Undergraduate Course: Sensory Physiology and Dysfunction (BIME10014)
|School||Deanery of Biomedical Sciences
||College||College of Medicine and Veterinary Medicine
|Credit level (Normal year taken)||SCQF Level 10 (Year 4 Undergraduate)
||Availability||Not available to visiting students
|Summary||This is a senior honours course which explores the development, function and pathophysiology of sensory systems. From the molecular basis of sensory transduction to systems level sensory integration, this course encompasses the wide range of sensory mechanisms that are essential in order to perceive and interact with our environment.
Our aim is to detail the complexity of sensory systems by focussing on four main research themes; vision, chemical senses, hearing and pain.
The 'vision' theme will detail the anatomy and physiology of the visual system in mammals. The neuronal circuits that process visual information in the primary visual cortex will be introduced and recent scientific advances enabled by new imaging and genetic tools will be highlighted. Experience-dependent plasticity of neurons in the primary visual cortex will also be described.
The ¿chemical senses¿ theme will detail the sensory systems that detect smell, taste or respiratory gases. The organisation and function of olfactory, CO2 and O2 receptors and the organisation of the neural networks that mediate responses to chemical stimuli, to shape behaviour and maintain homeostasis of the organism will be described.
The ¿hearing¿ theme, will introduce molecular mechanisms of mechanosensory transduction in hearing and proprioception. It will focus on hearing by looking at the physiology of inner ear hair cells and their dysfunction in deafness, and how basic research is informing regenerative medicine strategies for therapeutic intervention to reverse deafness.
The ¿pain¿ theme will introduce the transduction apparatus and neural pathways that mediate pain, explore the plasticity that can occur within pain pathways that leads to debilitating chronic pain conditions and how these manifest in patients in the clinic.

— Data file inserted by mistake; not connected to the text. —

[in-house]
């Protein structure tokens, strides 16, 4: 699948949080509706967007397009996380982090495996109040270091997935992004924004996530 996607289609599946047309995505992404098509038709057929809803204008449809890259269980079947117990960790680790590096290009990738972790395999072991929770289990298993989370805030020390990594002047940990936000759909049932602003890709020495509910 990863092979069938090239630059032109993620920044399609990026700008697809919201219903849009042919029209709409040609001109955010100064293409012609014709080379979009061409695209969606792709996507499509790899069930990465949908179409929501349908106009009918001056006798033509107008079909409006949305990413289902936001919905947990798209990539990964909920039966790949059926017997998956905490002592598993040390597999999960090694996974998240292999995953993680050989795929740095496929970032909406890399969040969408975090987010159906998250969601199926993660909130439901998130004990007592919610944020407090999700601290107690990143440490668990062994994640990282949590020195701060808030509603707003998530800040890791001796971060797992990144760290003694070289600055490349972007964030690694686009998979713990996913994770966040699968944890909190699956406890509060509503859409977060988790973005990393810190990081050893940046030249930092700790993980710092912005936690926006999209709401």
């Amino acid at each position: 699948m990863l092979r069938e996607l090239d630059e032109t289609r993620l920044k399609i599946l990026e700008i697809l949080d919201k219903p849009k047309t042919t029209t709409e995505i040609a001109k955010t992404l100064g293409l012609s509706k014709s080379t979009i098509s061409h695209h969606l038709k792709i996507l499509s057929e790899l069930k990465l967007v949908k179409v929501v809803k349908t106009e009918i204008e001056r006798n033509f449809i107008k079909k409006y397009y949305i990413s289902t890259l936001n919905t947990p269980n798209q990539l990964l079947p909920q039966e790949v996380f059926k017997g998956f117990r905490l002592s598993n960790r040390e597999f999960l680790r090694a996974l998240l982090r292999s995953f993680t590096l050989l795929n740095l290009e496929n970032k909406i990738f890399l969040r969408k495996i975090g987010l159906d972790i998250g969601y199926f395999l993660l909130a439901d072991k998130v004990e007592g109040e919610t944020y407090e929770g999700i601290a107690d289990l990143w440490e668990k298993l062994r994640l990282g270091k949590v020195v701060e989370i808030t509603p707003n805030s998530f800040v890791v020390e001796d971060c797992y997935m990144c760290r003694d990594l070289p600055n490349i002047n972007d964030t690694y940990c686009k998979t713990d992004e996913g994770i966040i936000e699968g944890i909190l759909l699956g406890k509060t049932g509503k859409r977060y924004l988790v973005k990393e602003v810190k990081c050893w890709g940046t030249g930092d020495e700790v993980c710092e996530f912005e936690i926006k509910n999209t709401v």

This course will comprise a combination of lectures (basic background & detailed lectures on the main themes), student led sessions (reviewing background material for the main themes) and student led oral paper presentations (research papers related to the main themes).
Entry Requirements (not applicable to Visiting Students)
||Other requirements|| None
|Additional Costs|| None
Course Delivery Information
|Not being delivered|
On completion of this course, the student will be able to:
- Understand how visual information is processed within neural circuits in the brain and how experience can induce plasticity within this circuitry.
- Understand the principles of olfaction and the sensing of respiratory gases, and how this information is processed in neural circuits to generate adaptive behaviour.
- Understand the developmental, cellular, and molecular basis of mechanosensation in hearing and proprioception.
- Understand how pain information is processed within the somatosensory nervous system and how this processing is disrupted in chronic pain conditions
- Demonstrate the ability to examine in detail, critically appraise and orally present a selected research paper related to one of the main themes of the course
|Specific reference lists and suggested readings will be provided for each of the lectures.|
|Graduate Attributes and Skills
|Course organiser||Dr Carole Torsney
Tel: (0131 6)51 9881
|Course secretary||Miss Rachel Allan
Tel: (0131 6)51 1514